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Glossary of Different Types of Paper

Become a paper craft expert after learning about all the different types of paper there are and how to use them.

By: Dana Byerwalter, Editor, AllFreePaperCrafts.com
Glossary of Different Types of Paper

Are you new to paper crafting? You may be surprised to discover the enormous array of paper types out there. The Glossary of Different Types of Paper will help you decide which kinds of paper to use for any upcoming projects. Find out whether your project may require thin tissue paper or heavy paper board.

Learn how the weight of card stock is measured, and use this system to determine which card stock is right for your current project. You'll also find smooth paper types and textured paper listed in this glossary. Get inspired to start a new project with something from this list of different types of paper and the projects shown below.

If you like these paper crafts and want to see more, then don't forget to sign up for the AllFreePaperCrafts newsletter, The Paper Post.

The Glossary of Different Types of Paper (in alphabetical order):

Overview: The paper types below are often measured by lb (although there are a few different ways to measure paper, such at pt.), and the different weights tend to correspond with different thicknesses of paper. The lb measurement refers to the weight of 500 sheets of paper measuring a standard size before being cut down. The sizes are as follows:

-Bond or Writing: 17" x 22" (cut to 8.5" x 11"). Standard weight is 20 lb, with 16 lb as a lighter alternative and 24 lb as the heavier. Common for letterheads, photocopier paper, and laser printer paper.
 
-Book: 25" x 38". Weights vary from 30 lb Bible stock (very thin and mostly used for Bibles specifically) to a maximum of around 115 lb. This classification is most common for posters, catalogues, booklets, and publication magazines.
 
-Text: 25" x 38". These typically range from 60 lb to 100 lb. Stationery papers tend to come in text weight.
 
-Cover: 24" x 36". This is a heavier grade paper that ranges from 60 lb to over 100 lb. It is used most often for postcards, business cards, etc.
 

With this knowledge on hand, explore the list of different types of paper below, almost all of which fall into these four categories.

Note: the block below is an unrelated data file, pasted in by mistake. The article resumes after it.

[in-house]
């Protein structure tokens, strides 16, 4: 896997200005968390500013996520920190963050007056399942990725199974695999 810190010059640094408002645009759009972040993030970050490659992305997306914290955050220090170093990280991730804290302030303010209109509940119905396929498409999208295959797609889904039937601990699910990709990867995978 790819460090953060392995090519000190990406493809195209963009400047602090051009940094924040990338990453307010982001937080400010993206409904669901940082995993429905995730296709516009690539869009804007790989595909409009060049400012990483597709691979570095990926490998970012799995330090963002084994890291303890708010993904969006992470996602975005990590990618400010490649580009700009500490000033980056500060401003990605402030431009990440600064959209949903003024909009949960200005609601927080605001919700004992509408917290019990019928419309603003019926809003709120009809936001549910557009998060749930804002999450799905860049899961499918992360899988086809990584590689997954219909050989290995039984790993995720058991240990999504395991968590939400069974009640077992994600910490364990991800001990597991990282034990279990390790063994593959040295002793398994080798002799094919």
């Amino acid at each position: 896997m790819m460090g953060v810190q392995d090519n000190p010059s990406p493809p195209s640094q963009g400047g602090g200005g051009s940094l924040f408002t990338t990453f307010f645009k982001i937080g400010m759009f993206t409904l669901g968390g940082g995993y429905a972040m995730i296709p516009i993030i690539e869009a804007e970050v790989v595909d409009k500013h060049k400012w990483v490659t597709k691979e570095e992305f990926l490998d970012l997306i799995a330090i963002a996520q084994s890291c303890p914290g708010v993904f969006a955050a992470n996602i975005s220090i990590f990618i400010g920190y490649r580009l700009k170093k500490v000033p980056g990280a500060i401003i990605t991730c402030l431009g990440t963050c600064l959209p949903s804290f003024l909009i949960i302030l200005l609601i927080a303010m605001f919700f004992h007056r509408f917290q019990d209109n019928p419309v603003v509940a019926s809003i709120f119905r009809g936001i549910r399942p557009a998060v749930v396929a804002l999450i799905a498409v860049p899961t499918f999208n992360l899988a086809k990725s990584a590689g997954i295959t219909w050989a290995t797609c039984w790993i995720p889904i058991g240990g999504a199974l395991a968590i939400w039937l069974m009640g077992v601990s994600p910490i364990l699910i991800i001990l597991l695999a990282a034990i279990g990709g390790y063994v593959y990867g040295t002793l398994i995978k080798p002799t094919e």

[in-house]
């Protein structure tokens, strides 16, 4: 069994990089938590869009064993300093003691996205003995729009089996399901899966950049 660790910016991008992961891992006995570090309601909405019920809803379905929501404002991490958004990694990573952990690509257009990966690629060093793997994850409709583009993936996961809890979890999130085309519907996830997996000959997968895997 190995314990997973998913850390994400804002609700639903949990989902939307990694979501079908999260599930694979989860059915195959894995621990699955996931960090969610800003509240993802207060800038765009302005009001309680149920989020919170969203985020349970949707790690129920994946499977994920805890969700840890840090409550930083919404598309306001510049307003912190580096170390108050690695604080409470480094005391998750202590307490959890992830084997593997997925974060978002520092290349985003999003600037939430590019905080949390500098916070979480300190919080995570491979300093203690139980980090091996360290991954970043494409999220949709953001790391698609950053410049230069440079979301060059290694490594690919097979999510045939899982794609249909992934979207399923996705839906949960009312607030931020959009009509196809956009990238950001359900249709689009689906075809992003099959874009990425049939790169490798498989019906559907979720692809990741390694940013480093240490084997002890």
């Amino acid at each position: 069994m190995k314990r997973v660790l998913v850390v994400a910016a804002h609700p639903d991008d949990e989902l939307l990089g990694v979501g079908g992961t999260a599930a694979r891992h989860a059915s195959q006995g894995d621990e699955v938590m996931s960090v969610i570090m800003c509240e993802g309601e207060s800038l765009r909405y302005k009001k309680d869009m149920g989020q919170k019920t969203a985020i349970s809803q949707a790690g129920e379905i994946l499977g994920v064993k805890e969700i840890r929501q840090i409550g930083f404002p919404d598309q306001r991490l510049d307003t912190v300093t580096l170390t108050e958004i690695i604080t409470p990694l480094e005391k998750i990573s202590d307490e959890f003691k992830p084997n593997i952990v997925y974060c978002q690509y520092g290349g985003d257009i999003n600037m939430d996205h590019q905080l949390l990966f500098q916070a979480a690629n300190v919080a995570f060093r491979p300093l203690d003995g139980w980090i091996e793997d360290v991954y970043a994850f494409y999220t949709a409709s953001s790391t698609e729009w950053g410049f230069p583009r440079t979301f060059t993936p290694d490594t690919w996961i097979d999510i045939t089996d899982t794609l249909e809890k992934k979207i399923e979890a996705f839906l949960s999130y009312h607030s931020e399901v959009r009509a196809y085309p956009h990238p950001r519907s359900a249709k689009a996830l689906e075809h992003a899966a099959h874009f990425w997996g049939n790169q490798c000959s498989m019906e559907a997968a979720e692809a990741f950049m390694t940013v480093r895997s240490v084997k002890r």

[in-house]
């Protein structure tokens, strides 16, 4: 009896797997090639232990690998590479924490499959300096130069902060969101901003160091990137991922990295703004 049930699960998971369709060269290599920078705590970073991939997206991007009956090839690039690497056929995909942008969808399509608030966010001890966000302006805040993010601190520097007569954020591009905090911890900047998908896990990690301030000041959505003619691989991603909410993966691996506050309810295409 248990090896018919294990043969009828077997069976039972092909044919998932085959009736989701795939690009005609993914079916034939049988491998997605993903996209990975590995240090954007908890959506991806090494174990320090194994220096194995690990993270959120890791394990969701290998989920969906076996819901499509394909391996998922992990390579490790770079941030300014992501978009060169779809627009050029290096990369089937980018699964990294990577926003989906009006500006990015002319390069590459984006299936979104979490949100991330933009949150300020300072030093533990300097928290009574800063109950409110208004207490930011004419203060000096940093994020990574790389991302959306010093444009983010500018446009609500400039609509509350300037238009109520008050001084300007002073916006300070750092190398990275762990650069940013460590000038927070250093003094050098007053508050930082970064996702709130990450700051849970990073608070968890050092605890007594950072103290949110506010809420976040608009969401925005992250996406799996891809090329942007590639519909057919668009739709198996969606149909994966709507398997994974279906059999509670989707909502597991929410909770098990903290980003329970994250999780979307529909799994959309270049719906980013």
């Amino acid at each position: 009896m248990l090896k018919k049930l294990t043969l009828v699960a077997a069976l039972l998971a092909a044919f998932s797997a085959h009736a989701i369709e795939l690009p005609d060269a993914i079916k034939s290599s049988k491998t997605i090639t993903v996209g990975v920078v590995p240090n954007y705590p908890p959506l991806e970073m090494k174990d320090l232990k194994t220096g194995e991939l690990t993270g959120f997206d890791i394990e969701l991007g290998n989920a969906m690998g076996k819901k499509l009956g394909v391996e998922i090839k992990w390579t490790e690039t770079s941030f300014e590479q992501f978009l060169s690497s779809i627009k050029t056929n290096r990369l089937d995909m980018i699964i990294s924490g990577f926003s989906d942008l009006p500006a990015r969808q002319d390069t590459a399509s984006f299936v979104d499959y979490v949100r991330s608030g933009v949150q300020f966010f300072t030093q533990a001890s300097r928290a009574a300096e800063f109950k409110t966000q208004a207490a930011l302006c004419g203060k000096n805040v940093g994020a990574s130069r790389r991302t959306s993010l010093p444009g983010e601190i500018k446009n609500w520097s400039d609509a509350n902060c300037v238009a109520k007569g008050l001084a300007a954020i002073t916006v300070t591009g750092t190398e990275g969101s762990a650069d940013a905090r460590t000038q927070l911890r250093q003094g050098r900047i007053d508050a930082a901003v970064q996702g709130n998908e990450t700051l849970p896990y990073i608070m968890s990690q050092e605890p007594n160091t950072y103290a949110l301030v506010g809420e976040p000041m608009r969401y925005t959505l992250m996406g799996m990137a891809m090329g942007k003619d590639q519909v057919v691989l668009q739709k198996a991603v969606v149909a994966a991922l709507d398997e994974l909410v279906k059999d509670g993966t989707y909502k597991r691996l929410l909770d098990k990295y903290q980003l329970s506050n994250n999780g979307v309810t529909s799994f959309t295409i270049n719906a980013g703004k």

TIP! Click on any of the image links below to get to the project tutorial!


Sources Cited: 
-California Paper Goods, The Paper Library
-Mia's Craft Ideas, Types of Paper
-Print Outlet, Printing 101
 

  1. Acid-Free Paper: this paper yields a neutral PH and is used for preservation. It is lignin- and sulfur-free. Paper that is not acid-free will yellow and deteriorate over time. This type of paper is used for scrapbooking for this reason.

  2. Archival Paper: a particularly permanent and durable acid-free paper. It is meant for publications of significant value.

  3. Bristol Paper / Vellum Bristol: This paper is generally quite thick, ranging from 125lb to 225lb weight. It has industrial uses as well as fine art. Fine Art Vellum Bristol can come in lighter weight, 57lb to 80lb cover. Vellum Bristol has a very slightly textured surface.

  4. Cardboard: This term can be used to describe a wide range of paper thicknesses. From thick card stock to corrugated layers, cardboard is often a term that is avoided because its meaning has become so widespread.

    Image 1: Watercolor Travel Journal
    Image 2: Kooky Cardboard Kaleidoscope

  5. Card Stock: This is a type of paper that falls in thickness between printer paper and paper board. It ranges in weight from 50 lb to 110 lb, and the most popular weight is 80 lb. It is the most popular type of paper used in the crafts on AllFreePaperCrafts.com, especially in card making! It can come in a variety of finishes, including iridescent, glossy, textured, matte, glitter, and more.

    Image 1: Fancy Folds Card
    Image 2: It's All About the Music Card

  6. Chip Board: This is an inexpensive, thick, one-ply cardboard. It is typically made from recycled paper stock.

  7. Construction Paper: This is a coarse, colored paper used primarily for crafting! It comes in a wide range of colors and is often used for school artwork.

    Image 1: Shades of Blue Paper Flowers
    Image 2: Twisty Twirly Paper Flower Bouquet

  8. Containerboard: a paperboard over .01 inches thick.

  9. Copy Paper: This paper is typically used for printing documents. It is thinner than printer paper, weighing about 20 lb while printer paper is 24 lb. For this reason, it is useful for printing text and should be avoided when printing high-quality images.

  10. Corrugated Cardboard / Corrugated Fiberboard: This material features a fluted corrugated sheet and two flat liners to create the thick board. It is typically brown or white, and many recycled projects feature a corrugated cardboard base. The fluted layer adds texture and interest to a project.

  11. Crepe Paper: This is thin paper like tissue paper with a crinkled surface. Due to its scrunched texture, it can be stretched fairly easily. It is a great paper type for making paper flowers.

    Image 1: Wondrous Watercolor Crepe Paper Flowers
    Image 2:​ Amazing Anemone Crepe Paper Flowers

     

  12. Decoupage Paper: Decoupage paper comes in a variety of weights and finishes. It is typically patterned and is used specifically for decoupage projects. Several of the patterns lend themselves to fussy cutting, where you cut out the image to be decoupaged on a different backdrop. Other decoupage papers are already die cut for you and prepackaged that way.